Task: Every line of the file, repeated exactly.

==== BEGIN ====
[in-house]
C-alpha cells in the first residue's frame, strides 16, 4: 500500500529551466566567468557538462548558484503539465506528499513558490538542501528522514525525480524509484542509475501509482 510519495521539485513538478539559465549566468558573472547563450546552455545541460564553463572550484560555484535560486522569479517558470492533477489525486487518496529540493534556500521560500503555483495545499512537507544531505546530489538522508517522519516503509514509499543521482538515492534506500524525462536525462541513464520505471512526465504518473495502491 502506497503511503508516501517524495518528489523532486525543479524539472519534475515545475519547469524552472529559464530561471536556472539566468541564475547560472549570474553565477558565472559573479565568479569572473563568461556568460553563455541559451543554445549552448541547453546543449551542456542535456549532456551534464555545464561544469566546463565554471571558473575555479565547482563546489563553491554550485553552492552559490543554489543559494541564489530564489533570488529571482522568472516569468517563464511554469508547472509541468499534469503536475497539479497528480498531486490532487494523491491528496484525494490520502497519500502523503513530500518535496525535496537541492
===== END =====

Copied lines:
[in-house]
C-alpha cells in the first residue's frame, strides 16, 4: 500500500529551466566567468557538462548558484503539465506528499513558490538542501528522514525525480524509484542509475501509482 510519495521539485513538478539559465549566468558573472547563450546552455545541460564553463572550484560555484535560486522569479517558470492533477489525486487518496529540493534556500521560500503555483495545499512537507544531505546530489538522508517522519516503509514509499543521482538515492534506500524525462536525462541513464520505471512526465504518473495502491 502506497503511503508516501517524495518528489523532486525543479524539472519534475515545475519547469524552472529559464530561471536556472539566468541564475547560472549570474553565477558565472559573479565568479569572473563568461556568460553563455541559451543554445549552448541547453546543449551542456542535456549532456551534464555545464561544469566546463565554471571558473575555479565547482563546489563553491554550485553552492552559490543554489543559494541564489530564489533570488529571482522568472516569468517563464511554469508547472509541468499534469503536475497539479497528480498531486490532487494523491491528496484525494490520502497519500502523503513530500518535496525535496537541492